In addition to position sensing, GPS receivers can beleveraged for orientation sensing too. We place multiple GPSreceivers on drones and translate their relative positions intoorientation. Such an orthogonal mode of orientation sensingprovides failsafe under Inertial sensor failures – a primary causeof drone crashes today. This paper integrates GLONASS satellitemeasurements with GPS for enhancing the orientation accuracy. Accurate estimate of orientation depends upon high precisionrelative positioning of the GPS receivers. While GPS carrierphases provide high precision ranging data, the phases are noisyand wrap after every wavelength which introduces ambiguity.Moreover, GPS signals experience poor SNR and loss of satellitelocks under aggressive flights. This can severely limit both theaccuracy and the amount of carrier phase data available. Fortu-nately, integrating the ubiquitously available Russian GLONASSsatellites with GPS can double the amount of observations andsubstantially improve the robustness of orientation estimates.However, the fusion is non-trivial because of the operationaldifference between FDMA based GLONASS and CDMA basedGPS. This paper proposes a temporal differencing scheme forfusion of GLONASS and GPS measurements, through a systemcalledSafetyNet. Results from 11 sessions of 5-7 minute flightsreport median orientation accuracies of2±even under overcastweather conditions
Applications belonging to the emerging domains of recognition, mining, synthesis, graphics, and computer vision often exhibit the property of intrinsic application resilience that enables them to produce outputs of acceptable quality even when some of their underlying computation are performed in anapproximate or in exact manner. Approximate computing is a new and promising design paradigm that exploits this application resilience to substantially improve the energy consumption and performance of computing systems that execute them. This talk presents a brief overview and sampling of hardware and software techniques proposed for approximate computing, followed by a discussion of our recent work that calls for the adoption of a full-system perspective while designing approximate computing systems to maximize energy benefits.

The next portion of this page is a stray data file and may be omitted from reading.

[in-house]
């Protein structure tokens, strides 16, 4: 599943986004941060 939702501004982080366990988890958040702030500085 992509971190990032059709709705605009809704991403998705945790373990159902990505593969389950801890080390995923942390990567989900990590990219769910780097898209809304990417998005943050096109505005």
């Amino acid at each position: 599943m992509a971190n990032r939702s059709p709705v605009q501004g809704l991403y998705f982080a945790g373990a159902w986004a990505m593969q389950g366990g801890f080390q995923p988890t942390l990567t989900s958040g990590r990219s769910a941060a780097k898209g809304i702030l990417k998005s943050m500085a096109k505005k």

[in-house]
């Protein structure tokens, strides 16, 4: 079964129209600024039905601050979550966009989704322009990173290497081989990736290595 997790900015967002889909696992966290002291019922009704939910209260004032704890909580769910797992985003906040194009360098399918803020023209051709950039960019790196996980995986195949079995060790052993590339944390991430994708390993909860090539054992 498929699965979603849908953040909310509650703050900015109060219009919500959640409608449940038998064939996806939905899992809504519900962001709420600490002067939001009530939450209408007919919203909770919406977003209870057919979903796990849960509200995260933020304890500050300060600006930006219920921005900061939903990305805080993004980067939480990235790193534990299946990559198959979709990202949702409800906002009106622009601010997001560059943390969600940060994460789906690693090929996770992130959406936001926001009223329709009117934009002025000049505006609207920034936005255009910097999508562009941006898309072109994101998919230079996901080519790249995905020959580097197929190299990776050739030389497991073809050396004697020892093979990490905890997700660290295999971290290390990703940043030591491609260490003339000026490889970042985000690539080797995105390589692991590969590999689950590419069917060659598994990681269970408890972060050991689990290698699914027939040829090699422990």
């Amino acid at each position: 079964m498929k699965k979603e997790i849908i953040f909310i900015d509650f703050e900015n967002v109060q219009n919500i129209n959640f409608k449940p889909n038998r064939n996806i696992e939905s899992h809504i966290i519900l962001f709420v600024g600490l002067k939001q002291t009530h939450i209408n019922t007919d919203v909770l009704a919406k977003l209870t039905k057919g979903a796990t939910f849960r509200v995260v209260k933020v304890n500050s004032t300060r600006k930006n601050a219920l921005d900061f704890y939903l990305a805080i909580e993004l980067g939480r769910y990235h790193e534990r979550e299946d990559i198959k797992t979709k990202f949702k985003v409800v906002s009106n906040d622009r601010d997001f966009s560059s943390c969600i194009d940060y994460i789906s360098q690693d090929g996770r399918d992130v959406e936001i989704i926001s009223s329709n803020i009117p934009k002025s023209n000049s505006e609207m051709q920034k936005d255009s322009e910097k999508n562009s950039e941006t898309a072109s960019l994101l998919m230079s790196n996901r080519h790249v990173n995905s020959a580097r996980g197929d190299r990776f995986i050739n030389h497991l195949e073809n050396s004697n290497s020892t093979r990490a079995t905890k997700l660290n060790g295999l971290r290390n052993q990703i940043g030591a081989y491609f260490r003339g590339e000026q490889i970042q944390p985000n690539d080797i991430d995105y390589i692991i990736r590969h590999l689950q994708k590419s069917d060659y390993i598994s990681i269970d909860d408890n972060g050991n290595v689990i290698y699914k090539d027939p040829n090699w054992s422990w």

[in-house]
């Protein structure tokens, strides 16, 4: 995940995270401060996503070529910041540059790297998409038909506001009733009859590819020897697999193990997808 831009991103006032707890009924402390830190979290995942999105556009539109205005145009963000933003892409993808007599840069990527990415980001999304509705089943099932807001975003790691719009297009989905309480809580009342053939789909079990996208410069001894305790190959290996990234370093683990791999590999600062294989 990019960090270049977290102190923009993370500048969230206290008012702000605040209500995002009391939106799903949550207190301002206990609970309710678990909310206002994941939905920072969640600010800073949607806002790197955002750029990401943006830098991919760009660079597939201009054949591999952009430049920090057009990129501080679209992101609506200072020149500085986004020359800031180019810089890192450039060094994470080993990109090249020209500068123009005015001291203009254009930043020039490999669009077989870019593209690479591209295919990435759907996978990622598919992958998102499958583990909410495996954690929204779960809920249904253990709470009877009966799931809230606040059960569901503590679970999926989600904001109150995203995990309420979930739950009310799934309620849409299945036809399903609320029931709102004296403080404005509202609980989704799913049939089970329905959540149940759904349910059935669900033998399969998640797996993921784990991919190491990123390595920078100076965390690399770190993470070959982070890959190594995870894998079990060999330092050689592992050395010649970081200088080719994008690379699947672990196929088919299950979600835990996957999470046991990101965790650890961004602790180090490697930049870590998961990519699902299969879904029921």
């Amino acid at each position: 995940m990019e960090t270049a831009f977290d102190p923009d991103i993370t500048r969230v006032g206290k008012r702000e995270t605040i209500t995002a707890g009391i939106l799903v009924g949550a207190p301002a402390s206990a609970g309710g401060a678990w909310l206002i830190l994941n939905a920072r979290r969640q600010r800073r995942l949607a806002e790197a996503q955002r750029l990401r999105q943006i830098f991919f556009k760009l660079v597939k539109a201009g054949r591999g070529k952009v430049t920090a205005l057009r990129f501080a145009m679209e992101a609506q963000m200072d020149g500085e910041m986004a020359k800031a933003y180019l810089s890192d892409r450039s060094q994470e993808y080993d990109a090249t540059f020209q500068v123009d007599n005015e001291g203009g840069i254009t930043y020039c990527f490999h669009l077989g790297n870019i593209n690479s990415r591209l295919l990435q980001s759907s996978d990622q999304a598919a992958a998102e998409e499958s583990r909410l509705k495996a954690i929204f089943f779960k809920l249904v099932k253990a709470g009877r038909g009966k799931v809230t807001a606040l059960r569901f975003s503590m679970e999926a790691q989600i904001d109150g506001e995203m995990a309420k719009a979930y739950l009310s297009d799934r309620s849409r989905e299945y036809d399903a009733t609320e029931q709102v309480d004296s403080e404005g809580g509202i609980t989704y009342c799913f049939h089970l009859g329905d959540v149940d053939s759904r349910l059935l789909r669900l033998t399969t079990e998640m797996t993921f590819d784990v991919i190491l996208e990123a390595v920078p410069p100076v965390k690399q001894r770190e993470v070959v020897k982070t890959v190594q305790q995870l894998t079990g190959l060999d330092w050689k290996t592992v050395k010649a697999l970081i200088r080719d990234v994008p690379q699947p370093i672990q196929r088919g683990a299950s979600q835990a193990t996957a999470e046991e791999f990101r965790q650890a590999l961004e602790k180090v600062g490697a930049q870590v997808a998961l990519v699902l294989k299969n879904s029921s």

The last few years have witnessed the coming ofage of data-driven paradigm in various aspects of computing(partly) empowered by advances in distributed system research(cloud computing, MapReduce, etc). In this paper, we observe that the benefits can flow the opposite direction: the design and management of networked systems can be improved by data-driven paradigm. To this end, we present DDN, a new design framework for network protocols based on data-driven paradigm. We argue that DDN has the potential to significantly achieve better performance through harnessing more data than one single flow. Furthermore, we systematize existing instantiations of DDN by creating a unified framework for DDN, and use the framework to shed light on the common challenges and reusable design principles. We believe that by systematizing this paradigm as abroader community, we can unleash the unharnessed potential of DDN
Canes or service dogs in indoor environments areunable to provide spatial information to the Visually ImpairedPersons (VIPs) to make them independent. An indoor navigationassistance system can provide information on the presence ofany obstacles in their vicinity, the distance of separation andtheir direction of motion (in case of mobile objects) w.r.t theVIPs. In this paper, we attempt to address the above objectiveby designing a novel time efficient algorithm where a smart-glassis employed to spot an obstacle (stationary ormobile) in indoorenvironment using the inbuilt camera and inertial sensors. Thesystem is implemented and tested extensively in indoor settings.
As we move into the Digital Era, organizations seeking to make digital transformation must also make network transformation. What are the key outcomes businesses look to enable in the digital era? How do enterprise network architectures need to evolve for enabling the business outcomes and new business models? In this session, we will review the key problem statements and use cases in support of enabling business outcomes in the digital era. We must evolve the network to move beyond connectivity to a platform of Insights, Automation and Security. We will review the role of machine learning and deep learning algorithms to deliver context-aware network experiences. We will do a demo of how we put Insights, Automation and Security to work with a real-life use case and key takeaways.